Christmas Traditions in Panama

It seems that the most Google searches that bring people to Chiriquí Chatter in December is related to Christmas Traditions in Panama. I don’t know if this is a typical teacher exercise for students living in a cold region to get the students to think about Christmas in a warmer part of the world or not, but I know some are students because of the (Interesting Comments which have to be deleted).

If you got here because of a school assignment, then have a look here.

I think it is a pretty good description of many Latin American countries Christmas traditions. The following is what the article says about Panama.

PANAMA: “Feliz Navidad” is the same Christmas greeting that is used in most Spanish speaking countries. Sometimes you will hear them say, “Felices Pascuas” though this is more suited as an Easter greeting.

The Holidays start for the Panamanian people on December 8th with the celebration of the Immaculate Conception. This is also Mother’s Day in Panama. Some of the little girls are dressed as Angels with wings attached to their dresses and there is a parade with the Statue of the Blessed Virgin being carried down the main street. The children also make their first communion on this day.

During the following weeks the ‘nacimientos’ are set up. Many have been in the families for years and were bought in Europe.

The first tree in Panama was brought to the Central Hotel from Europe by the Ehrman family. Not all families display Christmas trees.

The day of December 24th, is spent in food preparation and house cleaning. Some traditional Panamanian food is, pavo (turkey) and relleno (stuffing), arroz dulce and tamales (a cornmeal made into a paste with arturo sauce, meats, capers, prunes, and spices wrapped in plantain leaves and boiled). Fruitcake is a popular dessert item. The Panamanians listen to music as they await midnight to feast and visit family and friends. After eating, it is common for people to dance and celebrate in the streets.

On Christmas Day, December 25th, most worship at their church in the morning. The rest of the day is spent visiting far-away family and friends and eating the same holiday foods.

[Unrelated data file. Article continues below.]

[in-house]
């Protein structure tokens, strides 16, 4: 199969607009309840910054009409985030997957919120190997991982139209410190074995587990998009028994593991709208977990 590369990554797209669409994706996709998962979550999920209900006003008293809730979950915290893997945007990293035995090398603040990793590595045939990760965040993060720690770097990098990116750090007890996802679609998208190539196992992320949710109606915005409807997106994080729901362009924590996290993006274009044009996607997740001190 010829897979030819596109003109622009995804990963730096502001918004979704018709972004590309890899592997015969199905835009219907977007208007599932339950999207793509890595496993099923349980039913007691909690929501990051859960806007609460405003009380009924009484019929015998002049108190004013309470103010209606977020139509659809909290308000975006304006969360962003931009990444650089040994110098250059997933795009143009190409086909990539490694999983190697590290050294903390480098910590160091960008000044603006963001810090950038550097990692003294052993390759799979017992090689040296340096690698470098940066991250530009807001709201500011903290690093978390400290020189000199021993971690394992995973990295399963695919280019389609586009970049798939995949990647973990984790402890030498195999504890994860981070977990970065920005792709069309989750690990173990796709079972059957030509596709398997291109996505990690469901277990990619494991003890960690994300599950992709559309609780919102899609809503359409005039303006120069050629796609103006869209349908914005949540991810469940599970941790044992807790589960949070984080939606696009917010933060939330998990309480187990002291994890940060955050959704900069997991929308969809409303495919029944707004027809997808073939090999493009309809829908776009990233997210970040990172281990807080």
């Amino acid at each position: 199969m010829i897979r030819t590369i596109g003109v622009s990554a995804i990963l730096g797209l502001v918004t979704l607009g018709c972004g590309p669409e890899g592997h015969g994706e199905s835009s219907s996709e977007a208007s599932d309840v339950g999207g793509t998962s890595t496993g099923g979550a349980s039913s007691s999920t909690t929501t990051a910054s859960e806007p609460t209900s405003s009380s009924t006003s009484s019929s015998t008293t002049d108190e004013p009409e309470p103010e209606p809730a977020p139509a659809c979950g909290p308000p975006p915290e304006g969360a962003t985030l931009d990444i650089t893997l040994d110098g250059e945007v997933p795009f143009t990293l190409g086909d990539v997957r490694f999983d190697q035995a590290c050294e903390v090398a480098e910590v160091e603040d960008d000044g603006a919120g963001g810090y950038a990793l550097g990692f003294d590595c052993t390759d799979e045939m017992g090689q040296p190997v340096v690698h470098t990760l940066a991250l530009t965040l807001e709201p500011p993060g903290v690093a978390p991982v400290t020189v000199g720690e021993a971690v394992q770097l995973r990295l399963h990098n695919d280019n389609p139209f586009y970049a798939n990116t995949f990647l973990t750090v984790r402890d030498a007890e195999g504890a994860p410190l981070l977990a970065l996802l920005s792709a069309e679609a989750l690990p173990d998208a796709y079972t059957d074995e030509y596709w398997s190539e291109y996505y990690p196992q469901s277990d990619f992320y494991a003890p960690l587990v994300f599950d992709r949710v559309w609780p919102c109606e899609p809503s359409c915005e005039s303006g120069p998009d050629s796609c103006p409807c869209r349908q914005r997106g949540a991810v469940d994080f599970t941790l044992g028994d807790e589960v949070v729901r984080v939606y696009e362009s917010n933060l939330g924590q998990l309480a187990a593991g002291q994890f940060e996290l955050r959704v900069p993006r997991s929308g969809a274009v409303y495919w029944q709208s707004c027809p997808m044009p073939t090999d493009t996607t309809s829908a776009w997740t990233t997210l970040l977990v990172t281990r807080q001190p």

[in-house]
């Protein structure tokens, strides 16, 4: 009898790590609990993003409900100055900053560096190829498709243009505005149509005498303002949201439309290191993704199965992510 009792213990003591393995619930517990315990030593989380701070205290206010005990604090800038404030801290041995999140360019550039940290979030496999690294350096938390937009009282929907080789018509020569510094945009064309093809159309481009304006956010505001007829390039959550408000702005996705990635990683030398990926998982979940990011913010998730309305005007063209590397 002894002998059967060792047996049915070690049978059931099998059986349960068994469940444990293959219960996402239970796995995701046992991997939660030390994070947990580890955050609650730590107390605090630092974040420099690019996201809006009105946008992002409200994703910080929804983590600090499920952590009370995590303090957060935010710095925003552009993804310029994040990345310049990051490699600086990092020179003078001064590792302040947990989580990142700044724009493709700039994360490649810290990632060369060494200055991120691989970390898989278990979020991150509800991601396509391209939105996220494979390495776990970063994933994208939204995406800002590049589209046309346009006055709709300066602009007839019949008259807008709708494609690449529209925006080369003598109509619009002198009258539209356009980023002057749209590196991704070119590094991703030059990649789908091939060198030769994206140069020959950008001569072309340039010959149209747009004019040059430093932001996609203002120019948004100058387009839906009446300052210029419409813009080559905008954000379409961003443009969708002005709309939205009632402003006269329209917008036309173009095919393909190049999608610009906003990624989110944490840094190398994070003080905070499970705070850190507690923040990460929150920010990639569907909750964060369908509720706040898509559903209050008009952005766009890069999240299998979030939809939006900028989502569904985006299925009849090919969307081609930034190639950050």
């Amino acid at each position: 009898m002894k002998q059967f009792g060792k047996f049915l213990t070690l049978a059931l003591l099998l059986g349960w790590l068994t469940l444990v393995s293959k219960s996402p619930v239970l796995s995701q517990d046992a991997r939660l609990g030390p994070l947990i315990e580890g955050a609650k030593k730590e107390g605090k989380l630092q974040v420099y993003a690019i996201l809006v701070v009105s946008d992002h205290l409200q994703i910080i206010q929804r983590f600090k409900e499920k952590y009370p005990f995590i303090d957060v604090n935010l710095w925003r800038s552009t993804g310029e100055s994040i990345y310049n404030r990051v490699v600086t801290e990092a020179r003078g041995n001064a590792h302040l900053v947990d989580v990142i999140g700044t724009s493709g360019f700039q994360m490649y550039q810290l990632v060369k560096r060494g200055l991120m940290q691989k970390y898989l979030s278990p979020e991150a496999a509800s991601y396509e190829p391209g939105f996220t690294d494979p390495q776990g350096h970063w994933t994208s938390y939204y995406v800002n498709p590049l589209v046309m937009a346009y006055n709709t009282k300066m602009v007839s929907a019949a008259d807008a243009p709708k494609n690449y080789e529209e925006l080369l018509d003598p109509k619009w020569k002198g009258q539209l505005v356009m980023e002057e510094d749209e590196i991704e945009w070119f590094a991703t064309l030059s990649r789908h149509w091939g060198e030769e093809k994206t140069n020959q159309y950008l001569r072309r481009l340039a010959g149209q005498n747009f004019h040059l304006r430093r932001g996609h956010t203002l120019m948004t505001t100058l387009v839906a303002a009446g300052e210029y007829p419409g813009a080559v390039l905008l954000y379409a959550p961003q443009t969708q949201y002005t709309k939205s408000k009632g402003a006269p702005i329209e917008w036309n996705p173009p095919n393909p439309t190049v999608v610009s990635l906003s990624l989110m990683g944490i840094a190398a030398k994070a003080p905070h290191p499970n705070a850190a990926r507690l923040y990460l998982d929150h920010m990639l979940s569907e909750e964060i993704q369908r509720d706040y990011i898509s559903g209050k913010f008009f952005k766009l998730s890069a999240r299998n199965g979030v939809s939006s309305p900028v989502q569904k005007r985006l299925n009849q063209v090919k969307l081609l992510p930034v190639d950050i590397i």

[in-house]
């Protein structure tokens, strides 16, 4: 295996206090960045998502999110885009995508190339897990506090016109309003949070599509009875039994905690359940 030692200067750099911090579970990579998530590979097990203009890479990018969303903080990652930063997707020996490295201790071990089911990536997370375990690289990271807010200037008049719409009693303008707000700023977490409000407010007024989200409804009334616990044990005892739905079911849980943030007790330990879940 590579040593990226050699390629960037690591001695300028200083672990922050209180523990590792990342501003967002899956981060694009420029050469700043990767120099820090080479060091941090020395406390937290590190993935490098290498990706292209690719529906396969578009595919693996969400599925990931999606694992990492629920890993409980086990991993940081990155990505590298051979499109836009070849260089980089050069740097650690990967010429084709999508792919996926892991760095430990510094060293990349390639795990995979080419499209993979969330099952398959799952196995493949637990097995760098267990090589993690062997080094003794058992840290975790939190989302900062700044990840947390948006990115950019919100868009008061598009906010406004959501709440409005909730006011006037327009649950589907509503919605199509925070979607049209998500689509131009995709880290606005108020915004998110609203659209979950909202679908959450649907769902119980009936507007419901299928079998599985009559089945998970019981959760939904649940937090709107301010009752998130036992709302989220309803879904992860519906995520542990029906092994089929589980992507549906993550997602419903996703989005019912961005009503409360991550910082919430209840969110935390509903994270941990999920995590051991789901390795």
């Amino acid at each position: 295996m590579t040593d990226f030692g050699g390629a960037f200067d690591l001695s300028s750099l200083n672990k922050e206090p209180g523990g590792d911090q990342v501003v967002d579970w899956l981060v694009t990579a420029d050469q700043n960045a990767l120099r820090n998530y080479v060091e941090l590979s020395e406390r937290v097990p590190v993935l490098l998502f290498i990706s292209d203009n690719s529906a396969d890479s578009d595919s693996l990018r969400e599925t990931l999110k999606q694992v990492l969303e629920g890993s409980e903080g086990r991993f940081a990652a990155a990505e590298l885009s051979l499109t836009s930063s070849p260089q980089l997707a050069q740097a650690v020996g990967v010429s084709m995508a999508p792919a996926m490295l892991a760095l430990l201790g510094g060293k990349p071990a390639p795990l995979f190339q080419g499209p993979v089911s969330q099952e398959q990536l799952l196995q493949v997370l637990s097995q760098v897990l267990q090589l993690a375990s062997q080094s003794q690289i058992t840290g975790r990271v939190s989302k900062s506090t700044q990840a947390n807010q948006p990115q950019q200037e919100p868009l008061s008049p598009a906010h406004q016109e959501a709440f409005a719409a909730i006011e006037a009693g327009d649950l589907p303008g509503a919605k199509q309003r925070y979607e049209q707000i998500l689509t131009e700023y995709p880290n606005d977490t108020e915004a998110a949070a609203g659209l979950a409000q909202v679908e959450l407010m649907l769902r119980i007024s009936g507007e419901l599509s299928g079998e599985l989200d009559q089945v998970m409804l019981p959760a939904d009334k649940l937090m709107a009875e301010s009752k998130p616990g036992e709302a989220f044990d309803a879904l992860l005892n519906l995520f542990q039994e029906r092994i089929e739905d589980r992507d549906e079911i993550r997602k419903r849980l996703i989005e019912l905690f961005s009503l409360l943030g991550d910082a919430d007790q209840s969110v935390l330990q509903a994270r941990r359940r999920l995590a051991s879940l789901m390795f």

Although Christmas is celebrated on Christmas Eve and Christmas Day, the other big holiday in Panama is Epiphany – or Dia de los Reyes (Kings Day), when the children get presents.
Christmas music is often traditional and includes songs called “gaitas” or “villancicos”. Lots of singing, eating, drinking and fun surrounds Christmas in Panama. The American influence with the building of the Canal Zone changed the holidays into a mixture of Panamanian and American traditions. In the Canal Zone the decorating of the exterior of houses with many lights and decorations made the season “brighter

Sorry I was so late in posting this, but maybe those searching to complete a Christmas assignment next year will not be so unhappy with what they found here. One thing the above didn’t mention is fireworks. At midnight on the 24th, there will many fireworks going off everywhere. In fact, some have been going off all week. I expect more to continue and the grand finale will be new years at midnight when Panama City will have it skyline covered with fireworks.

Today is the day before Christmas and I hope you are all with your family and have a wonderful Christmas and remember it is a time to share good memories and not just for exchanging gifts.

104 thoughts on “Christmas Traditions in Panama

  1. Are the shops and malls like Albrook mall open on Christmas day? Will be there visiting and wondering what to do and where to eat on Christmas day?

  2. El Nino Dios (the Christ Child) is the one who brings gifts to the children on the
    eve of the Feast of the Three Kings,January 5. Santa brings toys to American children
    living in Panama, of which I was one of them. I am an American who grew up in Panama and lived there for twenty seven years in Panama City and not the Panama Canal Zone.
    Santa may be displayed in the stores but el Nino Dios brings the toys. That is
    the Spanish tradition. I doubt that has changed. However some families may
    give some toys on Christmas eve but El Nino Dios brings them not Santa.
    Santa bringing toys to Panamanian children is a lot of expat foolishness.

    Another beautiful tradition in Panama is placing a statue of the Virgin Mary
    on their balconies with lights or on their front lawn on December 8. Also visiting the Catholic
    Churches to see the Nacimientos (Nativity scenes). They are beautiful and very
    large, unlike what you see here in the U.S. which are small, except the one at
    the Metropolitan Museum of Art in New York City. Folks go from
    Church to Church during the holidays.
    Attending Midnight Mass and visiting their families after mass and
    having their Christmas dinner of tamales. arros con pollo, and turkey or roast pork, is mandatory in most Panamanian families.
    I don’t recall all that drinking and dancing sounds more like New Years Eve.
    Not that there wasn’t music.
    And even New Years Eve, most young folks went out to celebrate and returned home
    just before midnight to be with their families at the stroke of midnight.
    Then they went out again, bar hopping.

    When I lived there you didn’t seem too many Christmas trees. They
    were very expensive and hard to get. Mostly Americans had them
    purchased in the former Panama Canal Zone.
    That may have changed cause they are more readily available.

    Another tradition I recall is sons would serenade their Mothers on the
    eve of December 8 (Mother’s Day).. Beautiful
    guitar music in the middle of the night. Ah the memories!

Leave a Reply